It’s now Monday PM and we are in Selcuk, which is about 315 km East of Athens, and only about 55 Km SSE of Izmir.

And in spite of having to go back east to Afrodisias, and having to go through one of the towns where we tried to find a room yesterday, it was a great photo day.

Afrodisias was really nice—old Roman city with about 15,000 people living there, so baths, a theater, government buildings, open spaces for markets (agoras), a big temple (to Aphrodite) and entry gates.

I remember one of the Joseph Campbell/Bill Moyers conversations on PBS about mythology and its power and longevity— with modern religions just putting a new coat on all the old stuff and calling it theirs.

Like the Catholics saying to the Central and South American peasants that they had to dump all those hundreds of old pagan deities, being part of the cult of the devil (or some other nonsense like that), but we have got hundreds of saints for you to (almost) worship, and that’s much better.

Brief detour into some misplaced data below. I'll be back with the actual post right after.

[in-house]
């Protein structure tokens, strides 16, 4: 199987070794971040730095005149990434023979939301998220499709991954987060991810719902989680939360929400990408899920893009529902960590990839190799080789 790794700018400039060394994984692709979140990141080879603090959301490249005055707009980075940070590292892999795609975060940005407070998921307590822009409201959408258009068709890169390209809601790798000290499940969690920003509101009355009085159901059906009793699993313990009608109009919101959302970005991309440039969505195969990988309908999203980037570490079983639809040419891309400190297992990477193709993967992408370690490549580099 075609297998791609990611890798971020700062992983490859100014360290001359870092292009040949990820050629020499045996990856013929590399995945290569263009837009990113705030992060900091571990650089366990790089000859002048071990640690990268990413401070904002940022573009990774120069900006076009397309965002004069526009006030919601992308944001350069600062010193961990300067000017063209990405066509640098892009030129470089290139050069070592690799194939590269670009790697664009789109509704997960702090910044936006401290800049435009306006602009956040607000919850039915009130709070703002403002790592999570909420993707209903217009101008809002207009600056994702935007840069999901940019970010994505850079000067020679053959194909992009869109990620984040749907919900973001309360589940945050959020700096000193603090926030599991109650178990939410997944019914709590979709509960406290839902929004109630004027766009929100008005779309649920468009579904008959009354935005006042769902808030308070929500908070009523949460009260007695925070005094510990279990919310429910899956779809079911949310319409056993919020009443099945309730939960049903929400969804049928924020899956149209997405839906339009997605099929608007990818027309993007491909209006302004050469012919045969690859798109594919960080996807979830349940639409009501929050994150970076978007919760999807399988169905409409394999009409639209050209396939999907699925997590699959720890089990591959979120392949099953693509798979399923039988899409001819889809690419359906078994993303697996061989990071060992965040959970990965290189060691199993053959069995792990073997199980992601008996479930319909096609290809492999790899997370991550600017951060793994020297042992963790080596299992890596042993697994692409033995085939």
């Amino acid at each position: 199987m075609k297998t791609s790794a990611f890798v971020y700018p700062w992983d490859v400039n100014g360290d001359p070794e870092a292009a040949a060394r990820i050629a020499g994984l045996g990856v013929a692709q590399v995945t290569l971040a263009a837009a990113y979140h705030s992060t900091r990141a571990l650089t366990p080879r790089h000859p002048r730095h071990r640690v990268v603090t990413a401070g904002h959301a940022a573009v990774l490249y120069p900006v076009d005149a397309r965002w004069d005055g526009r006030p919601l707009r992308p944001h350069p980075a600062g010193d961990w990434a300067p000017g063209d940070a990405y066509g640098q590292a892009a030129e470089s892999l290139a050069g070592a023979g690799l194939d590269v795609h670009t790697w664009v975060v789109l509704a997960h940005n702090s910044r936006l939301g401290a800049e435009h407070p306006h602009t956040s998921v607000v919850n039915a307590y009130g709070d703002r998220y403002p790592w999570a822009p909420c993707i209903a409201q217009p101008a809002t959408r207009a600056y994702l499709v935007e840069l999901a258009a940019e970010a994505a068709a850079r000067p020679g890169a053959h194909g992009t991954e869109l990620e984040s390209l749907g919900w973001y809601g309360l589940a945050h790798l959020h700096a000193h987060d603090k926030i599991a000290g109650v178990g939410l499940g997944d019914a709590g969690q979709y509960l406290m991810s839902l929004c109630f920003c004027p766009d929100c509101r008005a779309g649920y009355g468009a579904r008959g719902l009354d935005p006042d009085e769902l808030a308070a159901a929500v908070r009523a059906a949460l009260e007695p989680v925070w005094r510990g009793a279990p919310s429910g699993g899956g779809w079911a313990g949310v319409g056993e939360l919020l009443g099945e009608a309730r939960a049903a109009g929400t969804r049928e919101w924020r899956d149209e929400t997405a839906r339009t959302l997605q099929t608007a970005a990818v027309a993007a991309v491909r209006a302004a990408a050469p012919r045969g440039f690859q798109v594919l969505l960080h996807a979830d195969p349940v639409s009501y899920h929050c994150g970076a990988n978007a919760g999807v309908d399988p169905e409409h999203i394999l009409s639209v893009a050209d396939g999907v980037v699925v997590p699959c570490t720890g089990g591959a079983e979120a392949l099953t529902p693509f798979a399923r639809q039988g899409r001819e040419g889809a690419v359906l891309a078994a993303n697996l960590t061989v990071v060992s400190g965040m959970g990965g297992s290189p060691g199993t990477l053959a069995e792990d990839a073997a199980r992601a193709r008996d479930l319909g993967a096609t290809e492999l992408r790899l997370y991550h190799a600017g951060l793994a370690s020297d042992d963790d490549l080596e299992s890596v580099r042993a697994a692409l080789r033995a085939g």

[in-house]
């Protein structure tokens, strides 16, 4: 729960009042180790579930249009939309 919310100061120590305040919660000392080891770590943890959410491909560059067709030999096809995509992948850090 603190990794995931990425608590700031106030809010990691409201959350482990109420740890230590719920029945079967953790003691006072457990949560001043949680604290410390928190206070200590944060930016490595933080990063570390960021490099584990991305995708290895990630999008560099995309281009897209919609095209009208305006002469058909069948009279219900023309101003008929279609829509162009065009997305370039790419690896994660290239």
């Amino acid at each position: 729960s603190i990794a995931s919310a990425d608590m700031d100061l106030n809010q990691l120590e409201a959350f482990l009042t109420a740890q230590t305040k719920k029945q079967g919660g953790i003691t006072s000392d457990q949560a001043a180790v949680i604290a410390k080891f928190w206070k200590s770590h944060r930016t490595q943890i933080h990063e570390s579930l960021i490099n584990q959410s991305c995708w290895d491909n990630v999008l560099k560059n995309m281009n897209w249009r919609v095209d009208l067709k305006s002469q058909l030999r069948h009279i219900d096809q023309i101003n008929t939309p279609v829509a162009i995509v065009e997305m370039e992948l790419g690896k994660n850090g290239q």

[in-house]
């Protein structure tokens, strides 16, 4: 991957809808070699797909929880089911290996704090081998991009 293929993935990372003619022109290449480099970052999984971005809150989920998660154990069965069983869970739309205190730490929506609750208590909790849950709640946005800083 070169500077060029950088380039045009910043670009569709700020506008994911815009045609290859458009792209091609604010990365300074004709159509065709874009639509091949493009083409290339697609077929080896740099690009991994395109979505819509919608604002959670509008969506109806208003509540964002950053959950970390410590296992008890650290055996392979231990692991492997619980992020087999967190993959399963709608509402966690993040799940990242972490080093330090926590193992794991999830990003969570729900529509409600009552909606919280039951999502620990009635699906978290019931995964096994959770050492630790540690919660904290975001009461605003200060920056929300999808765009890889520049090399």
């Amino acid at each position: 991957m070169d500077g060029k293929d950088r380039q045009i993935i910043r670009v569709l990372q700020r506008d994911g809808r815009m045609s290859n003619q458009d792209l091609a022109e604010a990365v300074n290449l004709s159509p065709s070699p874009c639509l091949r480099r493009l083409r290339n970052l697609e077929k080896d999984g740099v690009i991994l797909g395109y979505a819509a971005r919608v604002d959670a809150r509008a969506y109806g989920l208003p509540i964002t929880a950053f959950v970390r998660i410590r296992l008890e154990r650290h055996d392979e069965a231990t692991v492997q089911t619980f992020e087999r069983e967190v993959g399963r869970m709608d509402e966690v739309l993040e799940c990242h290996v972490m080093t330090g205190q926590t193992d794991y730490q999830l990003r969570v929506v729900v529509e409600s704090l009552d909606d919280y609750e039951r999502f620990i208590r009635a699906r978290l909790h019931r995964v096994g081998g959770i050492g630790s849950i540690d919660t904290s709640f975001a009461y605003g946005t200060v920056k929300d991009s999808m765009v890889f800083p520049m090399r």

So all our hundreds of little godlets are sooooo much better than all your scorned little pagan deities. . . . .

So it goes.

Anyway, Campbell was saying that the traditionalists always want to go back to a supposedly better, cleaner, earlier, purer time: witness the revival song, Give Me That Old-Time Religion.

Well, one of Campbell’s graduate students put some new words to the music, and one of the verses was this:

I wanna go back to Aphrodite,

She’s powerful and mighty.

She never wears a nightie,

And she’s good enough for me

So the temple was to her, and the city and all the rest grew up around it.

As Kim wrote in her report recently, there are thermal springs all over the mountains of Western Turkey so it’s no surprise there are temples everywhere, connected to the springs.

Originally written for Two Minutes in Turkey

posts by Robert